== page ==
Coilgun Basics (2 of 3)


If you're itching to build a coilgun, or simply want to try it with minimal expense, I'll describe a simple nuts and bolts coilgun which can be made from common hobby materials. It is a single stage coilgun with microswitch current timing and runs off a 12V battery. The muzzle energy of this coilgun is less than 0.5 joules.


>> Now you did read the disclaimer, didn't you? <<


As a minimum, you'll need the following tools and basic materials -

  1. A sharp hobby knife.

  2. A 'junior' hacksaw.

  3. A hand drill with a selection of bits.

  4. A flat file.

  5. A round file.

  6. A vice would also be helpful.

  7. An analogue or digital meter.

  8. A soldering iron.

  9. 5-minute epoxy resin or superglue.

  10. Some 6mm(1/4") sheet balsa wood and some 3mm(1/8") plywood.

  11. A lever actuated microswitch, (miniature 5A or standard 15A).

  12. A 12V battery.


In addition to these you need components for the coilgun parts -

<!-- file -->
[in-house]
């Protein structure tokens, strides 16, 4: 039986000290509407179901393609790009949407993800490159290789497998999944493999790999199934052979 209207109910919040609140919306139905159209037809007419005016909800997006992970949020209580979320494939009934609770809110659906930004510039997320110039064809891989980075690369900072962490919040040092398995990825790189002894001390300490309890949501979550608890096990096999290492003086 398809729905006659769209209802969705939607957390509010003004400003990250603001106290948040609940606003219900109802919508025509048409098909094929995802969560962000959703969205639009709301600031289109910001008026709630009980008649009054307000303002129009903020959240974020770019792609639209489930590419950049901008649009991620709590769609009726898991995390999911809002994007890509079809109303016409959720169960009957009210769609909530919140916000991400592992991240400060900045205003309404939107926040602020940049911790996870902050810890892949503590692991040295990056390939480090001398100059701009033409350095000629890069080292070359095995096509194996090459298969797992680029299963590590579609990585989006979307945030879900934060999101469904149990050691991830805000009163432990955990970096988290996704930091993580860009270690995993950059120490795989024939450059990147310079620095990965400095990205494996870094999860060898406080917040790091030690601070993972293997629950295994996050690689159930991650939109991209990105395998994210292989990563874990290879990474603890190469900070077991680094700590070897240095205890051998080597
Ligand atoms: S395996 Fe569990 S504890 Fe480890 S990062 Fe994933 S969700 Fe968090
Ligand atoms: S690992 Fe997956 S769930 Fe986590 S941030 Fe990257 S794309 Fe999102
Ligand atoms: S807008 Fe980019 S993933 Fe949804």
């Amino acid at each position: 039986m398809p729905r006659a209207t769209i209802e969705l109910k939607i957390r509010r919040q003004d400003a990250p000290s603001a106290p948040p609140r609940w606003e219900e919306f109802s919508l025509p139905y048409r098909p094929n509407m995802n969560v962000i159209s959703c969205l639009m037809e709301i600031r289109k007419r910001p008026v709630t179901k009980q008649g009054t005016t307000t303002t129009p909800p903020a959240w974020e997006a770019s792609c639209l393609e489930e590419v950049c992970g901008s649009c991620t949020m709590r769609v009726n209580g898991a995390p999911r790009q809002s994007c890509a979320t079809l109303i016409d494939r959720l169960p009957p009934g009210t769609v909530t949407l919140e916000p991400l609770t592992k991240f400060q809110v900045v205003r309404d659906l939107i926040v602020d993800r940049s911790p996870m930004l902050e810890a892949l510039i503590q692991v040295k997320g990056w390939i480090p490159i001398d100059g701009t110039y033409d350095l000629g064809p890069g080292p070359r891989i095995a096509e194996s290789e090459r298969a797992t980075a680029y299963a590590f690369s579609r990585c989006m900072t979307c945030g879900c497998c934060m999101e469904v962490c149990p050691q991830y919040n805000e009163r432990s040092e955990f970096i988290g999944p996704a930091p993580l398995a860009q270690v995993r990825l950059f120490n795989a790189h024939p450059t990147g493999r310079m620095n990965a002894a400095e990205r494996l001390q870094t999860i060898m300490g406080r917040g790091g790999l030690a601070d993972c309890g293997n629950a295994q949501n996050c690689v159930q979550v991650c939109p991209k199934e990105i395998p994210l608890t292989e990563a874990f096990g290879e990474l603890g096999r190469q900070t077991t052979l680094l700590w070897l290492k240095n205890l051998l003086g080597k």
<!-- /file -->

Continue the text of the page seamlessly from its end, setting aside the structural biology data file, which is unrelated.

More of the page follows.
First thing you need to decide on is what to use for a projectile and accelerator tube. Ideally the projectile will be a close sliding fit in the tube but a slightly undersized projectile will be ok. Start by finding a suitable tube. The material doesn't really matter for this 'trial' coilgun since it will be very low energy. Any plastic tube and most metal tubes (not steel) will work, so find something about 300mm(12") long with an inside diameter of between, say, 6 and 10mm (1/4"-3/8"). Once you've got your accelerator tube you need to find a suitable projectile. One of the easiest things to use is a steel bolt or a nail. Since they come in a range of diameters and lengths, both imperial and metric, you shouldn't have any difficulty in finding one to suit your tube. Make sure it's not a stainless steel bolt since this metal can be both ferromagnetic and non-ferromagnetic depending on the particular alloy. The length of the bolt isn't that important but I'd suggest keeping the length/diameter ratio between 2 and 5, in other words if the bolt is 10mm in diameter then keep it's length around 20-50mm. Something else you need to think about is that the length of the projectile will determine the length of the coil (or vice versa). The coil length needs to be at least as long as the projectile so a longer projectile will mean a longer coil. Once you've found a suitable bolt, you obviously need to cut off the head and file the edges smooth. There's no point shaping it like a bullet unless you really want to, it won't make any difference with a low energy coilgun. Check that the projectile will slide all the way through the tube without jamming. If it does jam then you'll need to file down the diameter until it slides freely. Don't worry about it getting slightly oval in shape, the most important thing is that it runs through the accelerator without sticking.